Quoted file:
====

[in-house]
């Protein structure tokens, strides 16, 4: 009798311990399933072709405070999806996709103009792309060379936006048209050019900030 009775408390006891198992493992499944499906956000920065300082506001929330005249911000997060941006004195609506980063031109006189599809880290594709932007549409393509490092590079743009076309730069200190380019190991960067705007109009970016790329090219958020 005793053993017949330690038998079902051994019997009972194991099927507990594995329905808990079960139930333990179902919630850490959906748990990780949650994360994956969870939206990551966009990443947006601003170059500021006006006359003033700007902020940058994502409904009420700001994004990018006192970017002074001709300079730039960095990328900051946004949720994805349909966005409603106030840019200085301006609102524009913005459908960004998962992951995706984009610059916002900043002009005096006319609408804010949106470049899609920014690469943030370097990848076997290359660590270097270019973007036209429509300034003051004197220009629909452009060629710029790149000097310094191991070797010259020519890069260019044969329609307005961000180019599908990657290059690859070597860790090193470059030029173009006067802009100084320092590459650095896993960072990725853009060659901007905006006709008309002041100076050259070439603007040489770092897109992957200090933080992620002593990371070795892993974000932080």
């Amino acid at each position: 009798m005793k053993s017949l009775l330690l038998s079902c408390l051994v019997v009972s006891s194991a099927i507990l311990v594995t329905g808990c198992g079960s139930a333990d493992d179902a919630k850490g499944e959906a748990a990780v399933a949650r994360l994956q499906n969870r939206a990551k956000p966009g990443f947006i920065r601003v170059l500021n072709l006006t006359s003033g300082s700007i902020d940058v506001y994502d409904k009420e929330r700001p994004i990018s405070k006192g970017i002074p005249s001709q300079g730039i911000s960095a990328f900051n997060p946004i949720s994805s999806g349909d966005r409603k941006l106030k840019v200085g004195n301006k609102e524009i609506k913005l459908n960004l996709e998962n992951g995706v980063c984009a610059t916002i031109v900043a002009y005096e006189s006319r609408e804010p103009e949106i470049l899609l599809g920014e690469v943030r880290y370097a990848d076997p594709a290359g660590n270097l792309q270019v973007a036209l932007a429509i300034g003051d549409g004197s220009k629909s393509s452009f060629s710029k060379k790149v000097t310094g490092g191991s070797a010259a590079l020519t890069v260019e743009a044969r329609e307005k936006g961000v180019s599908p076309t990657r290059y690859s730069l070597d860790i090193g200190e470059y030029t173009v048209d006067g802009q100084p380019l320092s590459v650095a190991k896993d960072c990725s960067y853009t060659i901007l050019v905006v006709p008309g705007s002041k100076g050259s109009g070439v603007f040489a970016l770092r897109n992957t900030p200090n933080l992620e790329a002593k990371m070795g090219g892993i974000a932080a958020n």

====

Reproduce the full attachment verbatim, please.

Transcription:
[in-house]
């Protein structure tokens, strides 16, 4: 009798311990399933072709405070999806996709103009792309060379936006048209050019900030 009775408390006891198992493992499944499906956000920065300082506001929330005249911000997060941006004195609506980063031109006189599809880290594709932007549409393509490092590079743009076309730069200190380019190991960067705007109009970016790329090219958020 005793053993017949330690038998079902051994019997009972194991099927507990594995329905808990079960139930333990179902919630850490959906748990990780949650994360994956969870939206990551966009990443947006601003170059500021006006006359003033700007902020940058994502409904009420700001994004990018006192970017002074001709300079730039960095990328900051946004949720994805349909966005409603106030840019200085301006609102524009913005459908960004998962992951995706984009610059916002900043002009005096006319609408804010949106470049899609920014690469943030370097990848076997290359660590270097270019973007036209429509300034003051004197220009629909452009060629710029790149000097310094191991070797010259020519890069260019044969329609307005961000180019599908990657290059690859070597860790090193470059030029173009006067802009100084320092590459650095896993960072990725853009060659901007905006006709008309002041100076050259070439603007040489770092897109992957200090933080992620002593990371070795892993974000932080």
């Amino acid at each position: 009798m005793k053993s017949l009775l330690l038998s079902c408390l051994v019997v009972s006891s194991a099927i507990l311990v594995t329905g808990c198992g079960s139930a333990d493992d179902a919630k850490g499944e959906a748990a990780v399933a949650r994360l994956q499906n969870r939206a990551k956000p966009g990443f947006i920065r601003v170059l500021n072709l006006t006359s003033g300082s700007i902020d940058v506001y994502d409904k009420e929330r700001p994004i990018s405070k006192g970017i002074p005249s001709q300079g730039i911000s960095a990328f900051n997060p946004i949720s994805s999806g349909d966005r409603k941006l106030k840019v200085g004195n301006k609102e524009i609506k913005l459908n960004l996709e998962n992951g995706v980063c984009a610059t916002i031109v900043a002009y005096e006189s006319r609408e804010p103009e949106i470049l899609l599809g920014e690469v943030r880290y370097a990848d076997p594709a290359g660590n270097l792309q270019v973007a036209l932007a429509i300034g003051d549409g004197s220009k629909s393509s452009f060629s710029k060379k790149v000097t310094g490092g191991s070797a010259a590079l020519t890069v260019e743009a044969r329609e307005k936006g961000v180019s599908p076309t990657r290059y690859s730069l070597d860790i090193g200190e470059y030029t173009v048209d006067g802009q100084p380019l320092s590459v650095a190991k896993d960072c990725s960067y853009t060659i901007l050019v905006v006709p008309g705007s002041k100076g050259s109009g070439v603007f040489a970016l770092r897109n992957t900030p200090n933080l992620e790329a002593k990371m070795g090219g892993i974000a932080a958020n």